• The Bowerman duty.

Goldsmith Williams argued that:-

  • The obligation under paragraph 4.1.1.1 of the CML Handbook did not include reporting a discrepancy relating to the price of the property;
  • The Lenders Handbook, Solicitors Practice Rules Rule 6(3)(c) and standard form Certificate of title prescribe the instructions which a solicitor acting for the lender (as well as the borrower) in a standard mortgage transaction must follow, and those instructions do not include an obligation to report the actual purchase price paid by the borrower; and
  • The Bowerman duty no longer applies to the conduct of transactions governed by the CML Lenders Handbook.

The Judge agreed that no duty to report the true price arose under the express instructions contained in the CML Lenders Handbook.  The price could not be a discrepancy between the description of the property in the valuation report and the title documents (CML 4.1.1.1).  Nor did the solicitor’s obligation under CML 5.1 to report to the Lender that the borrower had been registered as the owner of the property for less than 6 months, carry with it an obligation to inform the Lender of the purchase price that the borrower had paid.

However, the Judge found in favour of E. Surv and ordered Goldsmith Williams to pay a contribution based upon a 50/50 apportionment of responsibility.  On the question of the duties owed by the solicitor to the Lender, the key aspects of the judgment included the following:-

  • The CML Lenders Handbook was intended to set out certain specific requirements upon solicitors acting for two parties (borrower and lender) who had potentially competing interests;
  • It was not intended to exclude a solicitor’s general duty to exercise reasonable skill and care; and
  • Neither was the CML Lenders Handbook intended to exclude the Bowerman duty to report information which a reasonably competent solicitor would recognise was material to the question of the valuation of the property or some other ingredient of the lender’s decision to lend, where that information had come into the solicitor’s possession in the course of performing the duties which the solicitor is instructed to undertake.  In this case, the information as to the true purchase price came into the solicitor’s possession as a result of undertaking usual investigations and enquiries and the solicitor was therefore under a duty to report that information to the Lender.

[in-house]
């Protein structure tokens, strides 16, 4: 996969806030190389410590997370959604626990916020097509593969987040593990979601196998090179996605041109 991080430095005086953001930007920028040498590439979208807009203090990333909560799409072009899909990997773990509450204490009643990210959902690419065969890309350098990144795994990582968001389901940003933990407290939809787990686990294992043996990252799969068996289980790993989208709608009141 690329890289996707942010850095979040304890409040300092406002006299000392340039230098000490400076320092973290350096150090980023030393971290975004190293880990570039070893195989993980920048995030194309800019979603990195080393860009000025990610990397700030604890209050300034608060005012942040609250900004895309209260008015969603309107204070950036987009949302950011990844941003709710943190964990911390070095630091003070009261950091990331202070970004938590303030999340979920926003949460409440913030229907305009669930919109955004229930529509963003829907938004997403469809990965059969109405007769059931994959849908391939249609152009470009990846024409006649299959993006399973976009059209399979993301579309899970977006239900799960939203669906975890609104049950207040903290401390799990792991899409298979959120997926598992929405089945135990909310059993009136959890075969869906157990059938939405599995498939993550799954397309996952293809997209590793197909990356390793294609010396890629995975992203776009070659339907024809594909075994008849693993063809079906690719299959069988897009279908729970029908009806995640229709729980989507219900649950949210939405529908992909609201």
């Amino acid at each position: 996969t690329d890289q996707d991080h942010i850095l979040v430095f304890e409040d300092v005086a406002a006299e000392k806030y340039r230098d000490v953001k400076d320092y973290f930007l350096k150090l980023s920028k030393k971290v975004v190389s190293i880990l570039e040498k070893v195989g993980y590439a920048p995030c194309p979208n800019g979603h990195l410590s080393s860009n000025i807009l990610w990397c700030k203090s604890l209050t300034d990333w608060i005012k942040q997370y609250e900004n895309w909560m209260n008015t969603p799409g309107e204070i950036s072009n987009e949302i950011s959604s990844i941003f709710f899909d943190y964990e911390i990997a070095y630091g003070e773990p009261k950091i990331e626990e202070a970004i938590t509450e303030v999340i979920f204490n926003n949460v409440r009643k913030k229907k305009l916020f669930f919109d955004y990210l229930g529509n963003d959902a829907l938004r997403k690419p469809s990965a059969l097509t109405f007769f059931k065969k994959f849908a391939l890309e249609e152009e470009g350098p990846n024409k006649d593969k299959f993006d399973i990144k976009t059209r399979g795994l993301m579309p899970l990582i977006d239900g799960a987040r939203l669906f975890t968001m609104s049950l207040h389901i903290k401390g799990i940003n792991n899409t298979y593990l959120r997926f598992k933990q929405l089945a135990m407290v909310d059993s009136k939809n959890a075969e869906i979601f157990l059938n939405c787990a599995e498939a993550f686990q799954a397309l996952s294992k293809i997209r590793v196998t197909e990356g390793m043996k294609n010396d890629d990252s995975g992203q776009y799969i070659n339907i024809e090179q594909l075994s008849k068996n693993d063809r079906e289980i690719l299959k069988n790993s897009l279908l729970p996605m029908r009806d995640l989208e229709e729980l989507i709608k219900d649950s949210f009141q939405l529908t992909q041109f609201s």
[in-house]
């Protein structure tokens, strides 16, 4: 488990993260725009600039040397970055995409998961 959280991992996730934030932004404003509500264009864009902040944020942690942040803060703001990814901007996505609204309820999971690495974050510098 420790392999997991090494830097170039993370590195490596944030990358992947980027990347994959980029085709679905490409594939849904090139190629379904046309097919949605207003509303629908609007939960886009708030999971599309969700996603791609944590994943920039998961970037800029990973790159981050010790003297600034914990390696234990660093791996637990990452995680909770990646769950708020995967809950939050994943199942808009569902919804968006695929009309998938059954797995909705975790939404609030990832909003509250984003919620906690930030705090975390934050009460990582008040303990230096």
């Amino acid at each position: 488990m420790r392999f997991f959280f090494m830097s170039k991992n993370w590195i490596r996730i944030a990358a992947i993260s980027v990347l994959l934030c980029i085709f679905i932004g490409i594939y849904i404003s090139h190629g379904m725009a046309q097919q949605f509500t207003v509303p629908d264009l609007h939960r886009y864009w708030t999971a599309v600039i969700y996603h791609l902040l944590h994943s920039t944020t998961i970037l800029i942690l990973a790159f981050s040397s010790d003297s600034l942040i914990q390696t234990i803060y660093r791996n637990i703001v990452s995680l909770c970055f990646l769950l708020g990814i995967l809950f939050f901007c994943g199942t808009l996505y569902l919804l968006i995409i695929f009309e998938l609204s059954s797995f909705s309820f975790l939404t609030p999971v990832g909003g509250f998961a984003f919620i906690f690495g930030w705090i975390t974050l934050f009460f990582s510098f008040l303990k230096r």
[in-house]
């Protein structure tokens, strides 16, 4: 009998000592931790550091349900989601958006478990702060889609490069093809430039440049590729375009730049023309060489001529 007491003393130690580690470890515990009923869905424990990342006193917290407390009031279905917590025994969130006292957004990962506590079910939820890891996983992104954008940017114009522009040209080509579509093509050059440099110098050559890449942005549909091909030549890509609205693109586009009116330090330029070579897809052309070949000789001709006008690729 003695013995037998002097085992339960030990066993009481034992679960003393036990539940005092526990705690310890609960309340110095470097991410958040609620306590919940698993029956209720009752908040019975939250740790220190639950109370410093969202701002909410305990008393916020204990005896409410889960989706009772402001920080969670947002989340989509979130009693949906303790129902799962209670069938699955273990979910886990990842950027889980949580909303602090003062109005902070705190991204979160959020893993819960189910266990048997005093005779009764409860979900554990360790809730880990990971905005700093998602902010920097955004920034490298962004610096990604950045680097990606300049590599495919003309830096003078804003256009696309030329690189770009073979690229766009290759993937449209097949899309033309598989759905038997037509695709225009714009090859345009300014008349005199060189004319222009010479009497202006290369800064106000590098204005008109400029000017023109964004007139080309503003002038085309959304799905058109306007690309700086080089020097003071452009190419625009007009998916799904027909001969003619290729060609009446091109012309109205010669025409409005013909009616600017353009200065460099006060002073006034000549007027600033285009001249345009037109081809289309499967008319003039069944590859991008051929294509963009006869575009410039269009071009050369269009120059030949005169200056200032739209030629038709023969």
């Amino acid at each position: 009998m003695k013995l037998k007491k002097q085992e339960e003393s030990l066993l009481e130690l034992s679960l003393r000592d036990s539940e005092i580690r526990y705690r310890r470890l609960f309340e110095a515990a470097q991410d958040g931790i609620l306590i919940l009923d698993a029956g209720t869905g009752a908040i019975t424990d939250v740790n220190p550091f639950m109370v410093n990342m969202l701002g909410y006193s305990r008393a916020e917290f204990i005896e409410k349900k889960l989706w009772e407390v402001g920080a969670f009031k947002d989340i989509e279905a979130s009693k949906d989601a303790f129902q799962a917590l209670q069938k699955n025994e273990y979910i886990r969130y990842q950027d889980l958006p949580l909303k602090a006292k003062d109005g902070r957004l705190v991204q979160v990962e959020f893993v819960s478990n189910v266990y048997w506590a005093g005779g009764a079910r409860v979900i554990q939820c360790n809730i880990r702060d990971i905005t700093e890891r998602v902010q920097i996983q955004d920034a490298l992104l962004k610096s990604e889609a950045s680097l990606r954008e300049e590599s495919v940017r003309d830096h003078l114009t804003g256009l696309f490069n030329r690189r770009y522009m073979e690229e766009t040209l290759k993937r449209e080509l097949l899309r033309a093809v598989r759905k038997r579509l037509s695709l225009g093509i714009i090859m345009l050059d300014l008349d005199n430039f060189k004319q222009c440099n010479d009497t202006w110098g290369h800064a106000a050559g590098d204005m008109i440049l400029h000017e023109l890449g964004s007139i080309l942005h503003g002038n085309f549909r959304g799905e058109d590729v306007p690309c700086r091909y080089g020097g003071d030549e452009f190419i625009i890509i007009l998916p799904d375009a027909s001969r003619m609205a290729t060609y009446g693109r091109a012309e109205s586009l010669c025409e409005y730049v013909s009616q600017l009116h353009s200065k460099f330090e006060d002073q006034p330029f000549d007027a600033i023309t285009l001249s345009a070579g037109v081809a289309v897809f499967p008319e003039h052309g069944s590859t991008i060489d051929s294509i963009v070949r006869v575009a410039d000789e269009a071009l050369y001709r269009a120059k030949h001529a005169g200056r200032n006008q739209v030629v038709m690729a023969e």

The Judge commented that whilst, in his judgment, the Bowerman duty was not excluded or extinguished by the CML Lenders Handbook and standard form instructions, the duty might not necessarily arise if, for example, the source of the information coming into the solicitor’s possession was something other than carrying out the steps required under the terms of his instructions.

This judgment suggests that the Bowerman duty does live on, but so undoubtedly will arguments between those acting for lenders and those defending solicitors against lenders’ claims, as to whether and when it applies in particular circumstances.

For more information please contact me, Kevin O'Brien on kevin.o'brien@jcpsolicitors.co.uk or telephone 01792 529625.

Kevin O’Brien is a Partner and head of the Lender Services team at JCP. Kevin specialises in complicated litigation in the areas of professional negligence and mortgage fraud claims. Kevin is also an accredited commercial mediator and was the Chairman and co-founder of Commercial Mediation West Wales, the first mediation provider in Wales to achieve accreditation by the Civil Mediation Council.